• Support PF! Buy your school textbooks, materials and every day products Here!

Torque on a suspended uniform bar

  • Thread starter nautola
  • Start date
  • #1
16
0

Homework Statement


A bar of length L supports a mass, m2 at the end. It is fastened by a pivot at one end to a wall which is at an angle θ to the horizontal. The bar is supported by a cord a distance x from the wall. The mass of the uniform bar is m1. I already solved for the tension: T=(1/2m1 + m2) (L/x) g

What is the horizontal component of the force exerted on the bar by the wall? Let right be the positive direction.


Homework Equations


τ= Ʃ(Fdsinθ) τ=0

The Attempt at a Solution


I set the torques equal to each other at the end with the mass, m2 so that I could determine Ncosθ, the vertical component of the normal force exerted by the wall. I also tried using the same torque equations at the midpoint of L and where T is exerted.

Homework Statement





Homework Equations





The Attempt at a Solution

 

Attachments

Answers and Replies

  • #2
PhanthomJay
Science Advisor
Homework Helper
Gold Member
7,144
486
I assume you solved for T by looking at a free body diagram of the bar and summing torques about the left end of the bar. You migbt want to look at that same FBD to solve for the horizontal force component of the wall on the bar by using Newton's first law in the horizontal direction.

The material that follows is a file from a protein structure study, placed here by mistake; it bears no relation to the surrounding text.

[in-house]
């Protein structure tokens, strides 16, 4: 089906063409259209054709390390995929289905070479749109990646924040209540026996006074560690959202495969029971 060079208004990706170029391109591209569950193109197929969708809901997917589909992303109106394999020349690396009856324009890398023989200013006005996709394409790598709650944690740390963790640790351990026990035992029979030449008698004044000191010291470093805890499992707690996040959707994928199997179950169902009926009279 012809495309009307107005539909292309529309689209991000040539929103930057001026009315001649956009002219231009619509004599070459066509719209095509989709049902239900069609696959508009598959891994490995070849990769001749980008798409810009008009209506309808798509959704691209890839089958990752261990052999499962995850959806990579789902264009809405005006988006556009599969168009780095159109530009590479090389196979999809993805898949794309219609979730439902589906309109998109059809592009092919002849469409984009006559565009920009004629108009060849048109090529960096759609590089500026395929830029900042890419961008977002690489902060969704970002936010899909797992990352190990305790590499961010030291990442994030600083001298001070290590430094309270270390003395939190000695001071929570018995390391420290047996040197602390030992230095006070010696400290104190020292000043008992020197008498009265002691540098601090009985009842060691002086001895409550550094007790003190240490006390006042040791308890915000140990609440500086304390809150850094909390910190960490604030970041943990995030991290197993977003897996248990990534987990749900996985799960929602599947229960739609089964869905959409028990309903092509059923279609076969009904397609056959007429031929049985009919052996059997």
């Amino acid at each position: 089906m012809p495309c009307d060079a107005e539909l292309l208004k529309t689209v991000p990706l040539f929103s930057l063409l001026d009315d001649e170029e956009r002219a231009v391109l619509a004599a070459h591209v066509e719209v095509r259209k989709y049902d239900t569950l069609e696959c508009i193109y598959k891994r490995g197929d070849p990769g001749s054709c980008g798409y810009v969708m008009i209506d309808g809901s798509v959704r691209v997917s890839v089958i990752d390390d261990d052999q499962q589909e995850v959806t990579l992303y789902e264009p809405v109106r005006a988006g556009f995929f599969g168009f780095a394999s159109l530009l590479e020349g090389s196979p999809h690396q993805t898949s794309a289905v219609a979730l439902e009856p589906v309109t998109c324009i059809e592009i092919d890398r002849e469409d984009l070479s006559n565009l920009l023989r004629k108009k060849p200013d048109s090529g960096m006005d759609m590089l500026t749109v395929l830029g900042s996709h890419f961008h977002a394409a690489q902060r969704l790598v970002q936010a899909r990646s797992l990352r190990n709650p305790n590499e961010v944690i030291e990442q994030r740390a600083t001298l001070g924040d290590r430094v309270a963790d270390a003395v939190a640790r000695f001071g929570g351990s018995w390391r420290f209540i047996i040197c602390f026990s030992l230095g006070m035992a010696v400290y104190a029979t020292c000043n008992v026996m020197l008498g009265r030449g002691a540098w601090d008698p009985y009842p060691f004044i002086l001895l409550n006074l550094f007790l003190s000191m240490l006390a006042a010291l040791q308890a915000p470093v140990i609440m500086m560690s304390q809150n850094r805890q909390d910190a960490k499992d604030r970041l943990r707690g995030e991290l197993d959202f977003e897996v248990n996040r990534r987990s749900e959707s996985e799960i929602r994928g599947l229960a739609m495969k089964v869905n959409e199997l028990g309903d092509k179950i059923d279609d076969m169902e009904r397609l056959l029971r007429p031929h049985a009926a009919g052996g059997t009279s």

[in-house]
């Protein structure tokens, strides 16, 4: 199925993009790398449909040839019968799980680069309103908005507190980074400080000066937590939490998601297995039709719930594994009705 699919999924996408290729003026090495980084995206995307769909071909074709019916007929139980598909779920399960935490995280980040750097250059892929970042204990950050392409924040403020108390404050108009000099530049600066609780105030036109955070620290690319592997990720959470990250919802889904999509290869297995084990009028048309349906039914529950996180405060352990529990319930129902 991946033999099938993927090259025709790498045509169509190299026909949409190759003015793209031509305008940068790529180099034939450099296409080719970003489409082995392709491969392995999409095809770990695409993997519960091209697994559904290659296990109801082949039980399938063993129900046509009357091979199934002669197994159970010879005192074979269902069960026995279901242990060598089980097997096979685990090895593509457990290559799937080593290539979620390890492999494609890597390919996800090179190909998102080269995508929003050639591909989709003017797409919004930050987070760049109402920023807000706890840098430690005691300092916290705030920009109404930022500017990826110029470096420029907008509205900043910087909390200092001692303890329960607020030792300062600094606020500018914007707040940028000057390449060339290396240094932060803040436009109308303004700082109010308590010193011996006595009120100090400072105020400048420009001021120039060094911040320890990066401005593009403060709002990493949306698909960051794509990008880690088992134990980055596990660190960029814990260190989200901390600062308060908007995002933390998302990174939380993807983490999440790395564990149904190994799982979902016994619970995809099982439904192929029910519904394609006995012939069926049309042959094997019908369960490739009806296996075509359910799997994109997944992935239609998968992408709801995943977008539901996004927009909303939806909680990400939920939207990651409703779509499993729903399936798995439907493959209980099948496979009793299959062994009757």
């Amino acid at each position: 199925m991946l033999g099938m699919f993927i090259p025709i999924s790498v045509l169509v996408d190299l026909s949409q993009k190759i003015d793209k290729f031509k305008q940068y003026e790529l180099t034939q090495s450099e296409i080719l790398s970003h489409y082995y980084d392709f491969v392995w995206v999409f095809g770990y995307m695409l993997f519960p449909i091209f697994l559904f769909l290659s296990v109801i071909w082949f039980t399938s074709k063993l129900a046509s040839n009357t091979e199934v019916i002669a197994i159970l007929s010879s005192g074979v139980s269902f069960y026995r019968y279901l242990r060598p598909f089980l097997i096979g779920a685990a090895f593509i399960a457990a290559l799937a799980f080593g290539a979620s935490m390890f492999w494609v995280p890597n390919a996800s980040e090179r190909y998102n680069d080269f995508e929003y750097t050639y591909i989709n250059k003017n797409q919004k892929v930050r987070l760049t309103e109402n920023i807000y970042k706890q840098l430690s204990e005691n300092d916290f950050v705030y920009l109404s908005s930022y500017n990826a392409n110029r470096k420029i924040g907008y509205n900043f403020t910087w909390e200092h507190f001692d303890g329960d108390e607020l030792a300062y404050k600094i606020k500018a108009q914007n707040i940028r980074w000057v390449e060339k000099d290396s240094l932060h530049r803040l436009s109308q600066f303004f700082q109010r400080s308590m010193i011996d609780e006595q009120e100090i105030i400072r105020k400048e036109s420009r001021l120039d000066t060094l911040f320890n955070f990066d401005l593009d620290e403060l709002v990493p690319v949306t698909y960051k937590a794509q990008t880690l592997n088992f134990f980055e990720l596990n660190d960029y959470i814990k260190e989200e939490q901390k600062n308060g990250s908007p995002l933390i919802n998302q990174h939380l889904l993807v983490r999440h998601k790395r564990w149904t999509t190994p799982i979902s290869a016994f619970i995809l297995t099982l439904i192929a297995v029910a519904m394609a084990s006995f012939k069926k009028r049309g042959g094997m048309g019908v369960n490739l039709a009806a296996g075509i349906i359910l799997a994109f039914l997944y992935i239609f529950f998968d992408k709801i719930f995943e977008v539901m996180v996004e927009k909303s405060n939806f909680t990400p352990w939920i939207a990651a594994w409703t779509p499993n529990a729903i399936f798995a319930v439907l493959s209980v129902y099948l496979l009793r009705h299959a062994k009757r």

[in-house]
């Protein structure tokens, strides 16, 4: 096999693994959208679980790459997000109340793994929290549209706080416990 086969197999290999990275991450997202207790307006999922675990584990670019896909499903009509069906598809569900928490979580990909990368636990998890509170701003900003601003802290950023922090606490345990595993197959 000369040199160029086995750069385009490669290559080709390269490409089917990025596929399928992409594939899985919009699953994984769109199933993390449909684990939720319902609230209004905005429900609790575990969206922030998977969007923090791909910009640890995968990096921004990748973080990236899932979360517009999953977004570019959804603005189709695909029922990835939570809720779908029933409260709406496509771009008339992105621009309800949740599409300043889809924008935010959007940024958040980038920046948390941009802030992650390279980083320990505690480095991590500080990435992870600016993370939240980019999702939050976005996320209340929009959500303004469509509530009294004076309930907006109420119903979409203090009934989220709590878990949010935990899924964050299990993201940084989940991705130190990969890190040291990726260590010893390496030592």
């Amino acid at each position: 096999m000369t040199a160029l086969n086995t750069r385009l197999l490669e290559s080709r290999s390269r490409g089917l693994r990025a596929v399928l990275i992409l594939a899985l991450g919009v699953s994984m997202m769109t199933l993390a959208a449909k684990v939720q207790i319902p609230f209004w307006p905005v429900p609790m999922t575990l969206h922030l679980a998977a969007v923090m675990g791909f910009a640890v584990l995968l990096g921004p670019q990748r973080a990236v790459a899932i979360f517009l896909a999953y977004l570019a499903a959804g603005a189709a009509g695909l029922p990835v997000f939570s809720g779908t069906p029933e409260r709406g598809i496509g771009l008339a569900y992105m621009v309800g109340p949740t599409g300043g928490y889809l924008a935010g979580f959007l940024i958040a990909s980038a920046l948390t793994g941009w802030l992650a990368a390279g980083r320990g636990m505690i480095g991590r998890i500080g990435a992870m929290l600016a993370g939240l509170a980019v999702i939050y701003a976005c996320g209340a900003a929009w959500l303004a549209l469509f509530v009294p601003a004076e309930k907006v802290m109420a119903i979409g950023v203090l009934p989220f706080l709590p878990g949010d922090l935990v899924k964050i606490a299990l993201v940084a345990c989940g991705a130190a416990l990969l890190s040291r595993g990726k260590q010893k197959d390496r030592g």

• #3
16
0
Is the answer x=0? Because it seems to me that the bar is pushing straight up on the wall, so that just makes the wall push straight down and be done.

My main confusion comes from the free body diagram that I'm looking at. I keep setting it up and I'm not sure if the forces should go perpendicular to the wall, or if they should go straight. Assuming they go perpendicular, I'm not entirely sure how to solve for the horizontal component.
 
  • #4
PhanthomJay
Science Advisor
Homework Helper
Gold Member
7,144
486
Free Body Diagrams tell no lies. You seem to be questioning it,which is fine. But the sum of forces for a body in equilibrium must always be 0. If there is a horizontal force of the wall on the bar, there must be another horizontal force on the bar balancing it, but where ?
 
  • #5
PhanthomJay
Science Advisor
Homework Helper
Gold Member
7,144
486
Is the answer x=0? Because it seems to me that the bar is pushing straight up on the wall, so that just makes the wall push straight down and be done.
Yes
My main confusion comes from the free body diagram that I'm looking at. I keep setting it up and I'm not sure if the forces should go perpendicular to the wall, or if they should go straight. Assuming they go perpendicular, I'm not entirely sure how to solve for the horizontal component.
You can break up the vert force of the wall on the bar into components perpendicular (normal) and parallel to the wall if you want. But their resultant must be in a vert direction.:bugeye::zzz:
 

Related Threads on Torque on a suspended uniform bar

  • Last Post
Replies
3
Views
704
  • Last Post
Replies
2
Views
15K
  • Last Post
Replies
1
Views
1K
Replies
2
Views
33K
  • Last Post
Replies
2
Views
28K
Replies
6
Views
435
Replies
1
Views
3K
  • Last Post
Replies
1
Views
2K
  • Last Post
Replies
4
Views
593
Top